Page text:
Michigan DNR to graduate 24 new conservation officers FridayContact: Lt. Jason Wicklund
Dec. 17, 2018
Twenty-four new conservation officers will join the ranks of the Michigan Department of Natural Resources Friday in a graduation ceremony in Lansing. The members of Recruit School #9 began the 23-week academy July 15 and have received law enforcement training to graduate with their Michigan Commission on Law Enforcement Standards certification, in addition to specialized training in conservation law.
WHEN: Friday, Dec. 21, 1 p.m.
WHERE: Michigan State Police Training Academy, 7426 N. Canal Road, Lansing (Upon arrival, media representatives should sign in at front desk and will be directed to appropriate room.)
SPEAKERS: DNR Director Keith Creagh, DNR Law Enforcement Chief Gary Hagler, academy staff and recruit award recipients.
DNR Conservation Officer Academy Background
- The conservation officer recruiting process is highly selective. Thirty candidates were chosen from nearly 500 applicants for Recruit School #9 – 24 are planned to graduate from the academy.
- This class includes six women and 18 men. Three recruits are from the Upper Peninsula and 21 from the Lower Peninsula; two are military veterans.
- Recruits spent 23 weeks at the Michigan State Police Training Academy and received specialized training in firearms, subject control, arrest procedures, outdoor survival, emergency vehicle operation (including off-road vehicles), water rescue, first aid, criminal law, fish and game and environmental law and enforcement, handling domestic complaints, report writing, alcohol enforcement, crime scene protection and processing and executing search warrants.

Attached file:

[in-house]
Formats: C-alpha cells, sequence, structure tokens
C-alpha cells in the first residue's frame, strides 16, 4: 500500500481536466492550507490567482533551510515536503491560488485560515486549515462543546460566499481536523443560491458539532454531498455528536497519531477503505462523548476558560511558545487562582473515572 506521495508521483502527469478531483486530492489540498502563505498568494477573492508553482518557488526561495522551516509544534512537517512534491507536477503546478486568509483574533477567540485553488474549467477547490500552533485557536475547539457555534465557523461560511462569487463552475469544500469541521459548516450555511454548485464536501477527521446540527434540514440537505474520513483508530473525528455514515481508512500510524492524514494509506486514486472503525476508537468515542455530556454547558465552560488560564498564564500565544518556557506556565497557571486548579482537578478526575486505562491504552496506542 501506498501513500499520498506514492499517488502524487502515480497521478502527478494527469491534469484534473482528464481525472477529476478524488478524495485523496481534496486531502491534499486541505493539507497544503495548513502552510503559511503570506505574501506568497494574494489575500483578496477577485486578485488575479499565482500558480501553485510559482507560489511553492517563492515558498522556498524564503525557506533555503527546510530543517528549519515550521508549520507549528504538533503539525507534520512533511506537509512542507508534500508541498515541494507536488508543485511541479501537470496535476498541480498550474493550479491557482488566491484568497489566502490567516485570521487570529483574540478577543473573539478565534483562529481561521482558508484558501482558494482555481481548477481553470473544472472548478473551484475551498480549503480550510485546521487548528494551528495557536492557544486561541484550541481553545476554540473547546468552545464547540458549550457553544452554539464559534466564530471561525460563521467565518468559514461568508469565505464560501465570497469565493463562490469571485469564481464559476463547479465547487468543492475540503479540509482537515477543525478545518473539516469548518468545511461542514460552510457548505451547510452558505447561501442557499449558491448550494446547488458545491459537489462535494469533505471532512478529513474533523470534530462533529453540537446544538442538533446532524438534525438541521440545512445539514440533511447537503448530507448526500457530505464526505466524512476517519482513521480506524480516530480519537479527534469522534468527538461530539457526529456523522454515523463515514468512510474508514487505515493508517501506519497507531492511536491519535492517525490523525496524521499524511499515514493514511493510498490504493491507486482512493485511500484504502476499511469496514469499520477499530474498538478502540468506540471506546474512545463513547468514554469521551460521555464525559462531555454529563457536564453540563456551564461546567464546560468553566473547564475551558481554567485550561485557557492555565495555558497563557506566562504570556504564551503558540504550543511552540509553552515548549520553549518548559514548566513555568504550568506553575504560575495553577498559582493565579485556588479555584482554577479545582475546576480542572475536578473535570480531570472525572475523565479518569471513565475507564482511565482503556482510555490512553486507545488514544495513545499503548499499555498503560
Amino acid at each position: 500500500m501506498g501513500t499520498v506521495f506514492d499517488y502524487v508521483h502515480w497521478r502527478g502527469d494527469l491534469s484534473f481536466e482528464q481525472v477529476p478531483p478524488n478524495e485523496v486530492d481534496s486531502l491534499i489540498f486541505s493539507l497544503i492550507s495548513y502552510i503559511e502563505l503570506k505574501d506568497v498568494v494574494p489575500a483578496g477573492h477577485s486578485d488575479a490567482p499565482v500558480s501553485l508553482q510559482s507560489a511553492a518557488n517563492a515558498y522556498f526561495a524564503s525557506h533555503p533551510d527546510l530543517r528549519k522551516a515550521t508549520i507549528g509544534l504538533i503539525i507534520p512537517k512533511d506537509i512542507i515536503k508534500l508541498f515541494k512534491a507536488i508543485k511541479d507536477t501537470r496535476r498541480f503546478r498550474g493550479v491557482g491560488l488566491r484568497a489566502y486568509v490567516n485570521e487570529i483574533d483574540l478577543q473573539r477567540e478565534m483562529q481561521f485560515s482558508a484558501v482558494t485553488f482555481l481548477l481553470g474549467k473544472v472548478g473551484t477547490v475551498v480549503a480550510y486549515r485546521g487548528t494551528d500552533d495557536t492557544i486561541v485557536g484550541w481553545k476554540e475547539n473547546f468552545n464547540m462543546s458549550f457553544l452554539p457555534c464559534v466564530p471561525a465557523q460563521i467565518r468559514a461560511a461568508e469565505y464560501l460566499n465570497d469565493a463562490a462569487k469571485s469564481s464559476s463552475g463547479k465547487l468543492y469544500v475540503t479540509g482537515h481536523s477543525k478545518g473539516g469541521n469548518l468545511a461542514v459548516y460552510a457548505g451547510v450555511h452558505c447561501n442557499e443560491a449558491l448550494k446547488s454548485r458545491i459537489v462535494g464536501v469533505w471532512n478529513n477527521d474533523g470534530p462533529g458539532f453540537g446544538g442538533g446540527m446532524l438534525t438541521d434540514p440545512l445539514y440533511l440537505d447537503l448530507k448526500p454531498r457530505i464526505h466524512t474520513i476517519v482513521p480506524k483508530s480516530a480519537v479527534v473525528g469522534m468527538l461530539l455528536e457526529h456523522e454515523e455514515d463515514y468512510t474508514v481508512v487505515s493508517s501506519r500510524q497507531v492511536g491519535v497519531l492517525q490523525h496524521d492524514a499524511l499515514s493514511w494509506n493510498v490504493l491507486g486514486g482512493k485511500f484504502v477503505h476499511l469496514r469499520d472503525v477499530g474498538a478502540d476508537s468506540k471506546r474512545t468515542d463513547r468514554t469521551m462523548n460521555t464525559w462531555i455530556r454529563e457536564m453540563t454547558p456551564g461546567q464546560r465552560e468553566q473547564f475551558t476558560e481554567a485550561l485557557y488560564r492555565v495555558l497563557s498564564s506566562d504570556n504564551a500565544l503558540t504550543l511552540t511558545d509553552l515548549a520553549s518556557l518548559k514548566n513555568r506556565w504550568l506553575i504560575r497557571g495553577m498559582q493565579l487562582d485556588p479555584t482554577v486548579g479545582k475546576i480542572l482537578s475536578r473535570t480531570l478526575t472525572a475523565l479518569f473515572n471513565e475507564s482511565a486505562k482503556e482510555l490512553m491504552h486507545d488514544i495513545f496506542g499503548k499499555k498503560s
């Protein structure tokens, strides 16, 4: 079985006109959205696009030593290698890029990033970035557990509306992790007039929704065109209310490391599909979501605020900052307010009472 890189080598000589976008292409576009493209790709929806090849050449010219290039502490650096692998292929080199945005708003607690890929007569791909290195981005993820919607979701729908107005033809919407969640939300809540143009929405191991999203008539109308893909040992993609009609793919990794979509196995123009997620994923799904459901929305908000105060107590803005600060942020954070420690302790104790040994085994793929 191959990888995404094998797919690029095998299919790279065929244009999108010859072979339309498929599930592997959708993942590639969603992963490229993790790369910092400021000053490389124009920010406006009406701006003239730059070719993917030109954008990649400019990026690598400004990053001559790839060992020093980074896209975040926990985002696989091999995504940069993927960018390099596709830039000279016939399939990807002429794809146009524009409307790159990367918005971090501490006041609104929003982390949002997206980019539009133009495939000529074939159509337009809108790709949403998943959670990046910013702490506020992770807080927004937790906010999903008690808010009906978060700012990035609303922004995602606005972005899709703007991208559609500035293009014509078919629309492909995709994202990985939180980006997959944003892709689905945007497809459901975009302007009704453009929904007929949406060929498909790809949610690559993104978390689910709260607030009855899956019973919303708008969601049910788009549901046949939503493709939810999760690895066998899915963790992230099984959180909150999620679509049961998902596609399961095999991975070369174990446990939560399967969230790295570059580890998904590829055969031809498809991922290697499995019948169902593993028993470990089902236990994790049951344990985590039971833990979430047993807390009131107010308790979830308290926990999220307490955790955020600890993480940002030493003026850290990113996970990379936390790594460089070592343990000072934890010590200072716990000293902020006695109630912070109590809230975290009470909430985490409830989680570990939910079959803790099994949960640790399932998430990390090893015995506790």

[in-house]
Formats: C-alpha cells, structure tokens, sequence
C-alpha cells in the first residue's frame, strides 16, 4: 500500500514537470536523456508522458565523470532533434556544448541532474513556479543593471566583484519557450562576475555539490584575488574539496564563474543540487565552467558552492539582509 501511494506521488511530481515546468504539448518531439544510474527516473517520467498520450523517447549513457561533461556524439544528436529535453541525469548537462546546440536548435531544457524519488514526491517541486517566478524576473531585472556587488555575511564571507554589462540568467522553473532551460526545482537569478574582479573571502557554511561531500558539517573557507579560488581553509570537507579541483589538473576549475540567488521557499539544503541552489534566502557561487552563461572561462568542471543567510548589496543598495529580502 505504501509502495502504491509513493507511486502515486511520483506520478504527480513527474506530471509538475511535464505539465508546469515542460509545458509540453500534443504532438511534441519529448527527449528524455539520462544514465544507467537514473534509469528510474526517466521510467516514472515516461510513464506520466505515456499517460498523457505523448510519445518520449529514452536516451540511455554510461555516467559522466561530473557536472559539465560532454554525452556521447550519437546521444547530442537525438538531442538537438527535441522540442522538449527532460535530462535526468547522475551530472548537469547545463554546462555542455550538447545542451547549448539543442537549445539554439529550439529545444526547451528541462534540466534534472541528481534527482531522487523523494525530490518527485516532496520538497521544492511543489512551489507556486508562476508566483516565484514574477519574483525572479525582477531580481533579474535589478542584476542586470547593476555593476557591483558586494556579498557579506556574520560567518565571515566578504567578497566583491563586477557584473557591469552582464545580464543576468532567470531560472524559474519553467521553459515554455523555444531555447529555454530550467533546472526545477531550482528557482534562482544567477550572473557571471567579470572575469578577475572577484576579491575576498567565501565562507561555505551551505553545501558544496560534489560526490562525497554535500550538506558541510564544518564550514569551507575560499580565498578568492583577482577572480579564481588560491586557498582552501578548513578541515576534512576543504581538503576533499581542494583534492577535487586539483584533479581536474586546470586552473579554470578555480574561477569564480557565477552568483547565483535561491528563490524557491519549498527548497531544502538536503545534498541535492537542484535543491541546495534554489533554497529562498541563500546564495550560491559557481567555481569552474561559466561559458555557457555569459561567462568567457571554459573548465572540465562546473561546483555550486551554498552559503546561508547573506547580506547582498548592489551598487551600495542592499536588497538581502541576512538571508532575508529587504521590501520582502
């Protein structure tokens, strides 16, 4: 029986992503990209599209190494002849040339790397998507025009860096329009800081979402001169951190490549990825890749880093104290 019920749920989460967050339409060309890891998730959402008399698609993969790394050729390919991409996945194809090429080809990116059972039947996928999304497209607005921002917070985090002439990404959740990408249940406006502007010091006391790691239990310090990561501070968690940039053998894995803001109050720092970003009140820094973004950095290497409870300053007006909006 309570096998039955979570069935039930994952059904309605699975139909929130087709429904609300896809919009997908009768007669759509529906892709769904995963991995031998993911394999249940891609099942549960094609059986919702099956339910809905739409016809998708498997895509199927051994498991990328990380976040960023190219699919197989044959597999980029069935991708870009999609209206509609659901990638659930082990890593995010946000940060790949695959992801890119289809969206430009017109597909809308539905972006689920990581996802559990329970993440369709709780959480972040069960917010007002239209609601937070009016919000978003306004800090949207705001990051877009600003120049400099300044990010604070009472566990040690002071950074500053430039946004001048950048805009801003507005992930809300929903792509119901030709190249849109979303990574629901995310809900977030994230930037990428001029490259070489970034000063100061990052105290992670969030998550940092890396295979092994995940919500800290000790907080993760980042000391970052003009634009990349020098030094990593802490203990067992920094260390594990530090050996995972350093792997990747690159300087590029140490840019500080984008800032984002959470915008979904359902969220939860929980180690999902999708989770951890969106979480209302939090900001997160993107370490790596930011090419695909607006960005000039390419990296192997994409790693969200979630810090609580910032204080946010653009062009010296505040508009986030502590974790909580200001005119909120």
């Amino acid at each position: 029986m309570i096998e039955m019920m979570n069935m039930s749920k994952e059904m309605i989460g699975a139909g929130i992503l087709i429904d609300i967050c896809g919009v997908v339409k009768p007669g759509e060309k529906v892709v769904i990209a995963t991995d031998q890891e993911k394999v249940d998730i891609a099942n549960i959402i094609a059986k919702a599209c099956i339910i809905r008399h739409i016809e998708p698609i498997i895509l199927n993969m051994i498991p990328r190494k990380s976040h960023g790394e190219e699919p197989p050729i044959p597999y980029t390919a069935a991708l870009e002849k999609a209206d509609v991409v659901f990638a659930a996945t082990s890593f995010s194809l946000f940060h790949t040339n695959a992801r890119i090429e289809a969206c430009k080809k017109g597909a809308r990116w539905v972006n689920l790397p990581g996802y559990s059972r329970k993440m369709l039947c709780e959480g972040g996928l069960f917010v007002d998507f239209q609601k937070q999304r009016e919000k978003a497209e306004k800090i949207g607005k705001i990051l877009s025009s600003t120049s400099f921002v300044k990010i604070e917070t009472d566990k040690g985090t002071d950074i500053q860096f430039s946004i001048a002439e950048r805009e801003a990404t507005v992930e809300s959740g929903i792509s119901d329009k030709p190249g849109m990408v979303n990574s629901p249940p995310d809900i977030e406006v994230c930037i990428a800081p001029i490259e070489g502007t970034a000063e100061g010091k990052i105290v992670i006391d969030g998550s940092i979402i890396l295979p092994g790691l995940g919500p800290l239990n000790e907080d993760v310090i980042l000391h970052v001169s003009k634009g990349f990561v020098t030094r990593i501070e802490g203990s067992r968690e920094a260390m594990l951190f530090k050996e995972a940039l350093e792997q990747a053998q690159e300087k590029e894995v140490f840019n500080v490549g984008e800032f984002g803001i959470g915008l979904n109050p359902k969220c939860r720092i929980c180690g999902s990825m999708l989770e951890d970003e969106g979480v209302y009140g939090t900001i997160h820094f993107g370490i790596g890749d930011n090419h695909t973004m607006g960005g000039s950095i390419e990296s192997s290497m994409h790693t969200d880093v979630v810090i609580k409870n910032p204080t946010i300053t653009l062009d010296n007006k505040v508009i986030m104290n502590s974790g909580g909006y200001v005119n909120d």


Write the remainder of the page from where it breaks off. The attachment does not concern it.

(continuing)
- Created in 1887, the DNR Law Enforcement Division is Michigan’s oldest statewide law enforcement agency.
- The DNR is budgeted for 252 conservation officers who serve in a number of capacities and functions statewide to protect Michigan’s natural resources and ensure public safety.
The Michigan Department of Natural Resources is committed to the conservation, protection, management, use and enjoyment of the state’s natural and cultural resources for current and future generations. For more information, go to michigan.gov/dnr